THURSDAY, March 27, 2014 (HealthDay News) -- Adhering to a so-called Mediterranean diet may reduce your risk of type 2 diabetes , especially if you're at high risk for heart disease . That's the finding of researchers who reviewed 19 studies that included more than 162,000 people in different countries for an average of 5.5 years. The analysis revealed that a Mediterranean diet -- which is rich in fish, nuts, vegetables and fruits -- was associated with a 21 percent lower risk of type 2 diabetes compared with other eating patterns. A Mediterranean diet reduced the risk of diabetes even more -- by 27 percent -- among people at high risk for heart disease. Diabetes prevention is especially important for people at risk of heart disease , according to the authors of the study, which is to be presented Saturday at the American College of Cardiology annual meeting, in Washington, D.C. "Adherence to the Mediterranean diet may prevent the development of diabetes irrespective of age, sex , race or culture," lead investigator Demosthenes Panagiotakos, a professor at Harokopio University in Athens, Greece, said in a college news release. "This diet has a beneficial effect, even in high-risk groups, and speaks to the fact that it is never too late to start eating a healthy diet." Panagiotakos noted that the studies included in the review included Europeans and non-Europeans. This is important because most studies that have examined the effects of a Mediterranean diet have been European-based and there have been concerns that region-specific factors such as genetics, environment, and lifestyle might affect the results. This review showed that a Mediterranean diet reduces type 2 diabetes risk in both Europeans and non-Europeans. This type of large-scale analysis "is important to hel Continue reading >>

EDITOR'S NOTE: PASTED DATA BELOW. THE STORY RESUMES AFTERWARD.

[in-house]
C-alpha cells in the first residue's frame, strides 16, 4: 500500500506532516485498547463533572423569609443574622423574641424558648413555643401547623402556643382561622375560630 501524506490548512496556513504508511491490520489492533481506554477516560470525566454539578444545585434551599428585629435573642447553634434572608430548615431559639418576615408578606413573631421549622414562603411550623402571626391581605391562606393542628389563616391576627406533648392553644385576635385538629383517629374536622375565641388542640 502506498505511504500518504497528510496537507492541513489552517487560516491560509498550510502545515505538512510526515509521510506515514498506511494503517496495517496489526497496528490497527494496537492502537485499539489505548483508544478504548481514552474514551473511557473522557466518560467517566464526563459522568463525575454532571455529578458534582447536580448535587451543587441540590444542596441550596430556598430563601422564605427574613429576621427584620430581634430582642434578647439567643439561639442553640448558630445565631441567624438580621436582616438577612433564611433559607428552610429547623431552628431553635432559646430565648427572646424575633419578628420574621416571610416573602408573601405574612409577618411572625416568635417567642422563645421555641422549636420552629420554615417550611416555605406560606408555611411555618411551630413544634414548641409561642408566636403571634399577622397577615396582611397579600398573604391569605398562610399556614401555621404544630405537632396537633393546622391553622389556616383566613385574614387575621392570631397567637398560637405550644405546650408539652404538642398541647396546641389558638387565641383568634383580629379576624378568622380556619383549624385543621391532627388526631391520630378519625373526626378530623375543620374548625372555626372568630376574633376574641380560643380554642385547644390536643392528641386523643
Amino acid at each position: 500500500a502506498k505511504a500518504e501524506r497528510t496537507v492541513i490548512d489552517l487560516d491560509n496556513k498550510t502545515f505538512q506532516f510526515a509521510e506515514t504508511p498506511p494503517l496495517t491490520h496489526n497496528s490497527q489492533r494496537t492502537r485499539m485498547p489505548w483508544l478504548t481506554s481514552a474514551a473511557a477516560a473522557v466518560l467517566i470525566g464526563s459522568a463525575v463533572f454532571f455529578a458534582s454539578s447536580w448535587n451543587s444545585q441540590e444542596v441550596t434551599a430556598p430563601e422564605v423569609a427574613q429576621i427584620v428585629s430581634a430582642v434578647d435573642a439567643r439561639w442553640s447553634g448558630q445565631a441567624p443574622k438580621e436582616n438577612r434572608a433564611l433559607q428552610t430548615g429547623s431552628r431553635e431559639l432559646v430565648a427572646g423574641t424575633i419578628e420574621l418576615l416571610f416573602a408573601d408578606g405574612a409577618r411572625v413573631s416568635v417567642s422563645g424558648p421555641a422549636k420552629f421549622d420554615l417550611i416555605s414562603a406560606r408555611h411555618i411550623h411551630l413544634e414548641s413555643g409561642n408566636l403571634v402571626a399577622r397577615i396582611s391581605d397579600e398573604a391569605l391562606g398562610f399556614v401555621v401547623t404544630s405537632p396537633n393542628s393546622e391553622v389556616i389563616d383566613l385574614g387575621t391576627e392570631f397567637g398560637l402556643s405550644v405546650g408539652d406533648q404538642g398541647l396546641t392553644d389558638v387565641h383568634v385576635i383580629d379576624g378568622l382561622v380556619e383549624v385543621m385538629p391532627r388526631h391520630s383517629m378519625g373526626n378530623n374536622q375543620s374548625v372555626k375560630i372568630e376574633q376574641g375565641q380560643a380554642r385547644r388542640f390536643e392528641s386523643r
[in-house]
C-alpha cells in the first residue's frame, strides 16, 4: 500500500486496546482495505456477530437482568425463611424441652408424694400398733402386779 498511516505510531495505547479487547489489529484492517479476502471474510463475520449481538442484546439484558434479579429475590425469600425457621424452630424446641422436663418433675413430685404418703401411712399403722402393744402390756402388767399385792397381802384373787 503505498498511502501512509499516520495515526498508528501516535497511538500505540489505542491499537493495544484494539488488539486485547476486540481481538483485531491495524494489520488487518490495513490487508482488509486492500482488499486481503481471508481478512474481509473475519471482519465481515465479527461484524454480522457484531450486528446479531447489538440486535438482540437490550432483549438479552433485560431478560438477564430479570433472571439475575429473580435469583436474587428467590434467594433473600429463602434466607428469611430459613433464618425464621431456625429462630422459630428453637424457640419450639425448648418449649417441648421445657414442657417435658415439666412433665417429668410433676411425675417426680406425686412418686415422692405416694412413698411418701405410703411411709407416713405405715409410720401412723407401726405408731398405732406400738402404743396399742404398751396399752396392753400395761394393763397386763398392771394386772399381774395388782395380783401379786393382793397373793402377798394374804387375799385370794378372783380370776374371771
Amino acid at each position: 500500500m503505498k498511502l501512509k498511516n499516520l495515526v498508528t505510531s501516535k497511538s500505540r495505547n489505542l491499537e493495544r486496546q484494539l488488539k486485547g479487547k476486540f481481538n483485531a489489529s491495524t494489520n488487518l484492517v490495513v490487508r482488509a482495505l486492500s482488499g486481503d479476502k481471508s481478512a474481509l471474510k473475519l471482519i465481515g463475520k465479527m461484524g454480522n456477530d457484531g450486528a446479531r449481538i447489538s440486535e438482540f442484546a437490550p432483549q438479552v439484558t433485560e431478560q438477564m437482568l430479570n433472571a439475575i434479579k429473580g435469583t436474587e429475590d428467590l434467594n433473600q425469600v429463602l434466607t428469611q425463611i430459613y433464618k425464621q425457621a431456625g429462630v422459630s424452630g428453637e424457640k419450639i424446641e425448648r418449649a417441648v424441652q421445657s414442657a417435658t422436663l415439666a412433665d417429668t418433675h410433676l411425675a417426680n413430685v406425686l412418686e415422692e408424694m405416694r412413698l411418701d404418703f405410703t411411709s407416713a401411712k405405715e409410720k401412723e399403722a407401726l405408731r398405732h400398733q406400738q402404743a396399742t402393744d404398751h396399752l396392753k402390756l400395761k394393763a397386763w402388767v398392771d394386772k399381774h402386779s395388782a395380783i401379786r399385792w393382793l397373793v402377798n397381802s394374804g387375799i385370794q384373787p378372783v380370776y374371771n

Mediterranean Diet And Diabetes: Prevention And Treatment

Mediterranean Diet And Diabetes: Prevention And Treatment